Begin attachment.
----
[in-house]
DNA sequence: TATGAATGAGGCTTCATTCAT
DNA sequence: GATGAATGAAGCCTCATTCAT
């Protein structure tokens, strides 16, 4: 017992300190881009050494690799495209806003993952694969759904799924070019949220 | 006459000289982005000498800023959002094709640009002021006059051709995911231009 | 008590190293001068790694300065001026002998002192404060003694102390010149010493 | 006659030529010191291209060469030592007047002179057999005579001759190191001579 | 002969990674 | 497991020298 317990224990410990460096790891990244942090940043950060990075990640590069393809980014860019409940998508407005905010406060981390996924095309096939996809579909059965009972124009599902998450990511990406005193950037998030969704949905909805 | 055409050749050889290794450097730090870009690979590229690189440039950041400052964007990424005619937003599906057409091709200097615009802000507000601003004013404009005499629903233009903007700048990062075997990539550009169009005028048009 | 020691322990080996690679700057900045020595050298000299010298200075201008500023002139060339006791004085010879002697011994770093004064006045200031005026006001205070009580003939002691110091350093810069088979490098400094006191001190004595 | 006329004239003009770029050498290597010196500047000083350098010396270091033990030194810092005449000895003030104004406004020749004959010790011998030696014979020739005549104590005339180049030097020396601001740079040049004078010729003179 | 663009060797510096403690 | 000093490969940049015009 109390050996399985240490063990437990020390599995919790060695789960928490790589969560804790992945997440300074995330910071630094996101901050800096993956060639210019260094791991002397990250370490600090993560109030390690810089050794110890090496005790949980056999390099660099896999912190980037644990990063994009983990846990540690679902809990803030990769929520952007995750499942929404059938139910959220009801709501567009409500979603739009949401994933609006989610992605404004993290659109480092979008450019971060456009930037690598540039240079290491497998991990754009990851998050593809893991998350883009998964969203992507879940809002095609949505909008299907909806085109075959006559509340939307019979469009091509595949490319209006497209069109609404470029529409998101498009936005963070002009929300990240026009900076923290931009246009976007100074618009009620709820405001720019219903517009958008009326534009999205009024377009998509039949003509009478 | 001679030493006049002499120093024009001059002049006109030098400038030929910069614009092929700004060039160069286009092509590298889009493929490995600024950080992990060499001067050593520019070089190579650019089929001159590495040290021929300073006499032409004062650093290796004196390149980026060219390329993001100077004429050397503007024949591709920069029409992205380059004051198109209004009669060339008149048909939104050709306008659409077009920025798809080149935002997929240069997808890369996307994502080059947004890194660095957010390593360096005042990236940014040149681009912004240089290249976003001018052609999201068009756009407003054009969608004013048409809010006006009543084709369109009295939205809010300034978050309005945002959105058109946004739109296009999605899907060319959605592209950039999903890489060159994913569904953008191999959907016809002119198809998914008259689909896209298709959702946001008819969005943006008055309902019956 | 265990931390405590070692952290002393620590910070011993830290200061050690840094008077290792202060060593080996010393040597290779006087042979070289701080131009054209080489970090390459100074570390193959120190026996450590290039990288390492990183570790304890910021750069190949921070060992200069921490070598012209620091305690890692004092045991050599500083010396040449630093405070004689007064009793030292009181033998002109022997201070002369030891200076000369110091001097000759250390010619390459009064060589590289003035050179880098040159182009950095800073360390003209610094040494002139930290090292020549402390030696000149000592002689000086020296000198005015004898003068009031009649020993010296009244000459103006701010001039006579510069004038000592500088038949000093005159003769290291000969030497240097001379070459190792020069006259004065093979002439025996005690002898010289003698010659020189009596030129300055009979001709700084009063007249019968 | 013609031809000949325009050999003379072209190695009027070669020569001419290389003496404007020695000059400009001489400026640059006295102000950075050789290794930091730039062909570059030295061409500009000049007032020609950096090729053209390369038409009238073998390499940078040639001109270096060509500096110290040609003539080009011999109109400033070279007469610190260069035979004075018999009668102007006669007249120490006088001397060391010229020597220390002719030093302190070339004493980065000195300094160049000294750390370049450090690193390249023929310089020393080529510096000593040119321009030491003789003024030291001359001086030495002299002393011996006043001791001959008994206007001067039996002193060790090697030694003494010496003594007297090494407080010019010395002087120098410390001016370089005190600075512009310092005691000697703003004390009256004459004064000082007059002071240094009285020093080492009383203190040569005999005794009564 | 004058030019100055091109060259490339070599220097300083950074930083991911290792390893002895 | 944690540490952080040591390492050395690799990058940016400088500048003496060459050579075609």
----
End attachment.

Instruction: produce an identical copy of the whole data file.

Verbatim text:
[in-house]
DNA sequence: TATGAATGAGGCTTCATTCAT
DNA sequence: GATGAATGAAGCCTCATTCAT
């Protein structure tokens, strides 16, 4: 017992300190881009050494690799495209806003993952694969759904799924070019949220 | 006459000289982005000498800023959002094709640009002021006059051709995911231009 | 008590190293001068790694300065001026002998002192404060003694102390010149010493 | 006659030529010191291209060469030592007047002179057999005579001759190191001579 | 002969990674 | 497991020298 317990224990410990460096790891990244942090940043950060990075990640590069393809980014860019409940998508407005905010406060981390996924095309096939996809579909059965009972124009599902998450990511990406005193950037998030969704949905909805 | 055409050749050889290794450097730090870009690979590229690189440039950041400052964007990424005619937003599906057409091709200097615009802000507000601003004013404009005499629903233009903007700048990062075997990539550009169009005028048009 | 020691322990080996690679700057900045020595050298000299010298200075201008500023002139060339006791004085010879002697011994770093004064006045200031005026006001205070009580003939002691110091350093810069088979490098400094006191001190004595 | 006329004239003009770029050498290597010196500047000083350098010396270091033990030194810092005449000895003030104004406004020749004959010790011998030696014979020739005549104590005339180049030097020396601001740079040049004078010729003179 | 663009060797510096403690 | 000093490969940049015009 109390050996399985240490063990437990020390599995919790060695789960928490790589969560804790992945997440300074995330910071630094996101901050800096993956060639210019260094791991002397990250370490600090993560109030390690810089050794110890090496005790949980056999390099660099896999912190980037644990990063994009983990846990540690679902809990803030990769929520952007995750499942929404059938139910959220009801709501567009409500979603739009949401994933609006989610992605404004993290659109480092979008450019971060456009930037690598540039240079290491497998991990754009990851998050593809893991998350883009998964969203992507879940809002095609949505909008299907909806085109075959006559509340939307019979469009091509595949490319209006497209069109609404470029529409998101498009936005963070002009929300990240026009900076923290931009246009976007100074618009009620709820405001720019219903517009958008009326534009999205009024377009998509039949003509009478 | 001679030493006049002499120093024009001059002049006109030098400038030929910069614009092929700004060039160069286009092509590298889009493929490995600024950080992990060499001067050593520019070089190579650019089929001159590495040290021929300073006499032409004062650093290796004196390149980026060219390329993001100077004429050397503007024949591709920069029409992205380059004051198109209004009669060339008149048909939104050709306008659409077009920025798809080149935002997929240069997808890369996307994502080059947004890194660095957010390593360096005042990236940014040149681009912004240089290249976003001018052609999201068009756009407003054009969608004013048409809010006006009543084709369109009295939205809010300034978050309005945002959105058109946004739109296009999605899907060319959605592209950039999903890489060159994913569904953008191999959907016809002119198809998914008259689909896209298709959702946001008819969005943006008055309902019956 | 265990931390405590070692952290002393620590910070011993830290200061050690840094008077290792202060060593080996010393040597290779006087042979070289701080131009054209080489970090390459100074570390193959120190026996450590290039990288390492990183570790304890910021750069190949921070060992200069921490070598012209620091305690890692004092045991050599500083010396040449630093405070004689007064009793030292009181033998002109022997201070002369030891200076000369110091001097000759250390010619390459009064060589590289003035050179880098040159182009950095800073360390003209610094040494002139930290090292020549402390030696000149000592002689000086020296000198005015004898003068009031009649020993010296009244000459103006701010001039006579510069004038000592500088038949000093005159003769290291000969030497240097001379070459190792020069006259004065093979002439025996005690002898010289003698010659020189009596030129300055009979001709700084009063007249019968 | 013609031809000949325009050999003379072209190695009027070669020569001419290389003496404007020695000059400009001489400026640059006295102000950075050789290794930091730039062909570059030295061409500009000049007032020609950096090729053209390369038409009238073998390499940078040639001109270096060509500096110290040609003539080009011999109109400033070279007469610190260069035979004075018999009668102007006669007249120490006088001397060391010229020597220390002719030093302190070339004493980065000195300094160049000294750390370049450090690193390249023929310089020393080529510096000593040119321009030491003789003024030291001359001086030495002299002393011996006043001791001959008994206007001067039996002193060790090697030694003494010496003594007297090494407080010019010395002087120098410390001016370089005190600075512009310092005691000697703003004390009256004459004064000082007059002071240094009285020093080492009383203190040569005999005794009564 | 004058030019100055091109060259490339070599220097300083950074930083991911290792390893002895 | 944690540490952080040591390492050395690799990058940016400088500048003496060459050579075609």